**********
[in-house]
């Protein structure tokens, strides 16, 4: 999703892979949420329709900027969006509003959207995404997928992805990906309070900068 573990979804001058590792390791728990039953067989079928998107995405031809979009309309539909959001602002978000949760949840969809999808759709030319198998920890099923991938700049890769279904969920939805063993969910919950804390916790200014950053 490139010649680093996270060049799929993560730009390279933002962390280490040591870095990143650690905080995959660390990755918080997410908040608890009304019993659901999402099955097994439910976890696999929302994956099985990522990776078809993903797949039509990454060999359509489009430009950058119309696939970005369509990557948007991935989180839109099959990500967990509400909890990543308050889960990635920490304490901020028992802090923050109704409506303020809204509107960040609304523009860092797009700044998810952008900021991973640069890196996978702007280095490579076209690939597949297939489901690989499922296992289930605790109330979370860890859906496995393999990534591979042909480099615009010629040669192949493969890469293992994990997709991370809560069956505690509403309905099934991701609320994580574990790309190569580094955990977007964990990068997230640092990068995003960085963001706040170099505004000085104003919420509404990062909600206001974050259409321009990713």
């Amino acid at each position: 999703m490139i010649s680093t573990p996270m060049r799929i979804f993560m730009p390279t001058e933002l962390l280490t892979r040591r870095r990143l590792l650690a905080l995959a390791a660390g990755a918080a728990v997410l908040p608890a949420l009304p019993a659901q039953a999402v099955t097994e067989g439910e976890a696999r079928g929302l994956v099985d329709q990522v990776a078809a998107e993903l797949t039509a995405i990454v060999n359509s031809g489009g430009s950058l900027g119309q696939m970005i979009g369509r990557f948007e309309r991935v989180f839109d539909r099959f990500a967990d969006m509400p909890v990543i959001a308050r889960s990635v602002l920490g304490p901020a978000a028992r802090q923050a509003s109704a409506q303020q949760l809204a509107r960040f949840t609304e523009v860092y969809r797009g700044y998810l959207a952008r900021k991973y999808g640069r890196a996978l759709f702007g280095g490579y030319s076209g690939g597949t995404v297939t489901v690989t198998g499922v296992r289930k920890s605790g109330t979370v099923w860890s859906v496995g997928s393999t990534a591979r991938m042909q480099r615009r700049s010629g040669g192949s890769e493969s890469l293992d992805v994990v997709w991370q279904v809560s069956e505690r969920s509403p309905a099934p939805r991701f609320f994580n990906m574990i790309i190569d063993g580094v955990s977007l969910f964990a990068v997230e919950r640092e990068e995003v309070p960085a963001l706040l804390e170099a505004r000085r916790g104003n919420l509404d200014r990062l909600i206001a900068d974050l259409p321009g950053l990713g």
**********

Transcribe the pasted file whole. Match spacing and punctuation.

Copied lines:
[in-house]
């Protein structure tokens, strides 16, 4: 999703892979949420329709900027969006509003959207995404997928992805990906309070900068 573990979804001058590792390791728990039953067989079928998107995405031809979009309309539909959001602002978000949760949840969809999808759709030319198998920890099923991938700049890769279904969920939805063993969910919950804390916790200014950053 490139010649680093996270060049799929993560730009390279933002962390280490040591870095990143650690905080995959660390990755918080997410908040608890009304019993659901999402099955097994439910976890696999929302994956099985990522990776078809993903797949039509990454060999359509489009430009950058119309696939970005369509990557948007991935989180839109099959990500967990509400909890990543308050889960990635920490304490901020028992802090923050109704409506303020809204509107960040609304523009860092797009700044998810952008900021991973640069890196996978702007280095490579076209690939597949297939489901690989499922296992289930605790109330979370860890859906496995393999990534591979042909480099615009010629040669192949493969890469293992994990997709991370809560069956505690509403309905099934991701609320994580574990790309190569580094955990977007964990990068997230640092990068995003960085963001706040170099505004000085104003919420509404990062909600206001974050259409321009990713």
């Amino acid at each position: 999703m490139i010649s680093t573990p996270m060049r799929i979804f993560m730009p390279t001058e933002l962390l280490t892979r040591r870095r990143l590792l650690a905080l995959a390791a660390g990755a918080a728990v997410l908040p608890a949420l009304p019993a659901q039953a999402v099955t097994e067989g439910e976890a696999r079928g929302l994956v099985d329709q990522v990776a078809a998107e993903l797949t039509a995405i990454v060999n359509s031809g489009g430009s950058l900027g119309q696939m970005i979009g369509r990557f948007e309309r991935v989180f839109d539909r099959f990500a967990d969006m509400p909890v990543i959001a308050r889960s990635v602002l920490g304490p901020a978000a028992r802090q923050a509003s109704a409506q303020q949760l809204a509107r960040f949840t609304e523009v860092y969809r797009g700044y998810l959207a952008r900021k991973y999808g640069r890196a996978l759709f702007g280095g490579y030319s076209g690939g597949t995404v297939t489901v690989t198998g499922v296992r289930k920890s605790g109330t979370v099923w860890s859906v496995g997928s393999t990534a591979r991938m042909q480099r615009r700049s010629g040669g192949s890769e493969s890469l293992d992805v994990v997709w991370q279904v809560s069956e505690r969920s509403p309905a099934p939805r991701f609320f994580n990906m574990i790309i190569d063993g580094v955990s977007l969910f964990a990068v997230e919950r640092e990068e995003v309070p960085a963001l706040l804390e170099a505004r000085r916790g104003n919420l509404d200014r990062l909600i206001a900068d974050l259409p321009g950053l990713g």